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Show how $6B will solve world hunger, and I’ll donate it: Elon Musk to United Nations

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Elon Musk, the richest person in the world, says he will sell $6 billion US worth of Tesla stock and donate the proceeds to the United Nations' food agency if it could show how the money would solve world hunger.

SpaceX owner and Tesla CEO Elon Musk arrives at the Axel Springer media awards in Berlin on Dec. 1, 2020. Musk says he will sell $6 billion worth of Tesla stock and donate it to the United Nations' food agency if it could show how the money would solve world hunger. (Hannibal Hanschke/The Associated Press)

Elon Musk, the richest person in the world, says he will sell $6 billion US worth of Tesla stock and donate the proceeds to the United Nations' food agency if it could show how the money would solve world hunger.

His statement came after UN World Food Program executive director David Beasley challenged Musk, Amazon founder Jeff Bezos and other billionaires in a CNN interview last week, calling on them to step up on "a one-time basis" to help end starvation.

If WFP can describe on this Twitter thread exactly how $6B will solve world hunger, I will sell Tesla stock right now and do it.

—@elonmusk

In the interview, Beasley said billionaires could give "$6 billion to help 42 million people that are literally going to die if we don't reach them."

"It's not complicated," he said.

That money would be approximately two per cent of Musk's fortune, nearly $300 billion US, according to Forbes. His wealth and the wealth of many American multibillionaires has grown quickly during the COVID-19 pandemic, thanks to increased stock and home equity, even more than before the virus struck.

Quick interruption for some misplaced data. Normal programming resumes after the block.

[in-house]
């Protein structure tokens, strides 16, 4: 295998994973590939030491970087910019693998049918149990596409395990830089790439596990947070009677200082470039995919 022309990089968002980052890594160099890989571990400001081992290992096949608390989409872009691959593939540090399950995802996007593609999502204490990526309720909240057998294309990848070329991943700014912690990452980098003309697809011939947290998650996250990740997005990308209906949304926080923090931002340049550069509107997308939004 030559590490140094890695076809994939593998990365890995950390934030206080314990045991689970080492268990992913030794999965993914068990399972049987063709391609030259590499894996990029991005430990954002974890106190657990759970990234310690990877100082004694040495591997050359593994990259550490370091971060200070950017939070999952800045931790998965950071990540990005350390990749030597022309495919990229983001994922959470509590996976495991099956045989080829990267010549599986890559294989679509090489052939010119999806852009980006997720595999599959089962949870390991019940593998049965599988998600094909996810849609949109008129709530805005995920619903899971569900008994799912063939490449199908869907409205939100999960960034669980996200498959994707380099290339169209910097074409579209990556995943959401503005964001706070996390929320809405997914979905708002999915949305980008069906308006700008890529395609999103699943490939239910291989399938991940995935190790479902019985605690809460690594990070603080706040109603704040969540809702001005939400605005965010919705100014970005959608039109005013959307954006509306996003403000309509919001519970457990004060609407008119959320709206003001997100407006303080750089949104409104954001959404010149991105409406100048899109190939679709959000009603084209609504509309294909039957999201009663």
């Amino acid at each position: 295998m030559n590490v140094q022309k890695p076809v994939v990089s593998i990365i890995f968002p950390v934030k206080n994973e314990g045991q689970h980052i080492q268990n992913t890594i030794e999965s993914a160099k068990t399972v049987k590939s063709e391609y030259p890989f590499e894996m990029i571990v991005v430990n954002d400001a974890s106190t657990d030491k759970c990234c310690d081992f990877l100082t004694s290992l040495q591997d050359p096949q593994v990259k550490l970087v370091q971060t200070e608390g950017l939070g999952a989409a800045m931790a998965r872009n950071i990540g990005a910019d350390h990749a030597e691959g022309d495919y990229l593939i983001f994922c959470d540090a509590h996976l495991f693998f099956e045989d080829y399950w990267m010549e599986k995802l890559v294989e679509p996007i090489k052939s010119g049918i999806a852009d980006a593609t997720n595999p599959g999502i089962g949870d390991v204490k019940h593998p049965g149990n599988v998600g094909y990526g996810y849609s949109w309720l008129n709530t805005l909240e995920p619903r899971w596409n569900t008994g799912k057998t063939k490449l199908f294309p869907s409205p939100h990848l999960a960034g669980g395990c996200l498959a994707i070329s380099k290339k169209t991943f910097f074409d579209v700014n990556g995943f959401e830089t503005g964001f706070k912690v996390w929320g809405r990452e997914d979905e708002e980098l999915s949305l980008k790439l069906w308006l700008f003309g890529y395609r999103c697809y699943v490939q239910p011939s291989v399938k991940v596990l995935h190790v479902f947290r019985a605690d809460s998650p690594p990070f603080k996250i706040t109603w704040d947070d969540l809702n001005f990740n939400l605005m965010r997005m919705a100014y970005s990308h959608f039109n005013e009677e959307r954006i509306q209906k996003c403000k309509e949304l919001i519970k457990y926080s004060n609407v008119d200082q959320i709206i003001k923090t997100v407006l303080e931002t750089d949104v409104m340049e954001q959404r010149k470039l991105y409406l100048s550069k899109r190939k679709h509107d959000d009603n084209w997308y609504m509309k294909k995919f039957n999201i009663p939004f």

The SpaceX founder posted Sunday on Twitter: "If WFP can describe on this Twitter thread exactly how $6B will solve world hunger, I will sell Tesla stock right now and do it."

"But it must be open source accounting, so the public sees precisely how the money is spent," he added.

Agency's donations fall short

In 2020, the agency received $8.4 billion in donations, which it says was $5.3 billion short of its requirements. Its top donors include the United States, Germany and the United Kingdom.

Beasley responded to Musk on Twitter, writing $6 billion will not solve world hunger, "but it will prevent geopolitical instability, mass migration and save 42 million people on the brink of starvation. An unprecedented crisis and a perfect storm due to Covid/conflict/climate crises."

He also offered to meet with Musk to discuss the topic.

"Please publish your current & proposed spending in detail so people can see exactly where money goes," Musk said in a Twitter reply. "Sunlight is a wonderful thing."

It remained unclear Monday whether a meeting will be set.

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